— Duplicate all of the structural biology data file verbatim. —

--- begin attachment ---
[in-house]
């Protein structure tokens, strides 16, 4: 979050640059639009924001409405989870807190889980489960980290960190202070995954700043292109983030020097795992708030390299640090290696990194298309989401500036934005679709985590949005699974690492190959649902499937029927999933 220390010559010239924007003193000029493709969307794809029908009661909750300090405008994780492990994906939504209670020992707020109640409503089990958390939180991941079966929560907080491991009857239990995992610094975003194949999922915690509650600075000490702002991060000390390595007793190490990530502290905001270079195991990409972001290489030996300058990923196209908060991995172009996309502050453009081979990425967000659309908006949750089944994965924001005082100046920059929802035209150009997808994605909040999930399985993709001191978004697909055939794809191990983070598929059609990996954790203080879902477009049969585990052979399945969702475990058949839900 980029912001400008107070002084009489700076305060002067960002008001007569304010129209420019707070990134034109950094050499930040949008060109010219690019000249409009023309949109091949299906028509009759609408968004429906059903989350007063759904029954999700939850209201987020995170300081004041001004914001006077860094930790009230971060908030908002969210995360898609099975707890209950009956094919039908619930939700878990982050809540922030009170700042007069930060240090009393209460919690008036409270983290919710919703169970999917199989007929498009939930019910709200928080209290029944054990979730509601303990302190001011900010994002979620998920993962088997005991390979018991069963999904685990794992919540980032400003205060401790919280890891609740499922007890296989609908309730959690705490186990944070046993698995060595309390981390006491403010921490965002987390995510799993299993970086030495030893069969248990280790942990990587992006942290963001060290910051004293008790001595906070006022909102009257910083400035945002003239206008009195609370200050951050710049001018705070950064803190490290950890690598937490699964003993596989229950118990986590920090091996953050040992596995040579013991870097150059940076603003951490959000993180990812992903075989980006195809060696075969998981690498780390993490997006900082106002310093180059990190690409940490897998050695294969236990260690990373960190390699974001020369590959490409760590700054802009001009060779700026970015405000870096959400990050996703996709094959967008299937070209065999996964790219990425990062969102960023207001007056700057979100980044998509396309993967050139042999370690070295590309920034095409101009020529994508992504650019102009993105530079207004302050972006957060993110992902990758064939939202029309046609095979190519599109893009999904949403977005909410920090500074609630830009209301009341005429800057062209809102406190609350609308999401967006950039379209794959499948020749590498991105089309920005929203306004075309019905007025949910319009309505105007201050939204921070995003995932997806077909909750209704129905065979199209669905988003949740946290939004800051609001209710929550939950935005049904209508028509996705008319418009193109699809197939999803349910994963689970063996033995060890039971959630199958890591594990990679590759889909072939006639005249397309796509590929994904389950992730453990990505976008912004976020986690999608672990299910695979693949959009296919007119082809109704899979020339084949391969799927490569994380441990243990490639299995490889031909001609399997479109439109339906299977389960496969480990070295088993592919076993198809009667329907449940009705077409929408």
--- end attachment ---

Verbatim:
[in-house]
């Protein structure tokens, strides 16, 4: 979050640059639009924001409405989870807190889980489960980290960190202070995954700043292109983030020097795992708030390299640090290696990194298309989401500036934005679709985590949005699974690492190959649902499937029927999933 220390010559010239924007003193000029493709969307794809029908009661909750300090405008994780492990994906939504209670020992707020109640409503089990958390939180991941079966929560907080491991009857239990995992610094975003194949999922915690509650600075000490702002991060000390390595007793190490990530502290905001270079195991990409972001290489030996300058990923196209908060991995172009996309502050453009081979990425967000659309908006949750089944994965924001005082100046920059929802035209150009997808994605909040999930399985993709001191978004697909055939794809191990983070598929059609990996954790203080879902477009049969585990052979399945969702475990058949839900 980029912001400008107070002084009489700076305060002067960002008001007569304010129209420019707070990134034109950094050499930040949008060109010219690019000249409009023309949109091949299906028509009759609408968004429906059903989350007063759904029954999700939850209201987020995170300081004041001004914001006077860094930790009230971060908030908002969210995360898609099975707890209950009956094919039908619930939700878990982050809540922030009170700042007069930060240090009393209460919690008036409270983290919710919703169970999917199989007929498009939930019910709200928080209290029944054990979730509601303990302190001011900010994002979620998920993962088997005991390979018991069963999904685990794992919540980032400003205060401790919280890891609740499922007890296989609908309730959690705490186990944070046993698995060595309390981390006491403010921490965002987390995510799993299993970086030495030893069969248990280790942990990587992006942290963001060290910051004293008790001595906070006022909102009257910083400035945002003239206008009195609370200050951050710049001018705070950064803190490290950890690598937490699964003993596989229950118990986590920090091996953050040992596995040579013991870097150059940076603003951490959000993180990812992903075989980006195809060696075969998981690498780390993490997006900082106002310093180059990190690409940490897998050695294969236990260690990373960190390699974001020369590959490409760590700054802009001009060779700026970015405000870096959400990050996703996709094959967008299937070209065999996964790219990425990062969102960023207001007056700057979100980044998509396309993967050139042999370690070295590309920034095409101009020529994508992504650019102009993105530079207004302050972006957060993110992902990758064939939202029309046609095979190519599109893009999904949403977005909410920090500074609630830009209301009341005429800057062209809102406190609350609308999401967006950039379209794959499948020749590498991105089309920005929203306004075309019905007025949910319009309505105007201050939204921070995003995932997806077909909750209704129905065979199209669905988003949740946290939004800051609001209710929550939950935005049904209508028509996705008319418009193109699809197939999803349910994963689970063996033995060890039971959630199958890591594990990679590759889909072939006639005249397309796509590929994904389950992730453990990505976008912004976020986690999608672990299910695979693949959009296919007119082809109704899979020339084949391969799927490569994380441990243990490639299995490889031909001609399997479109439109339906299977389960496969480990070295088993592919076993198809009667329907449940009705077409929408």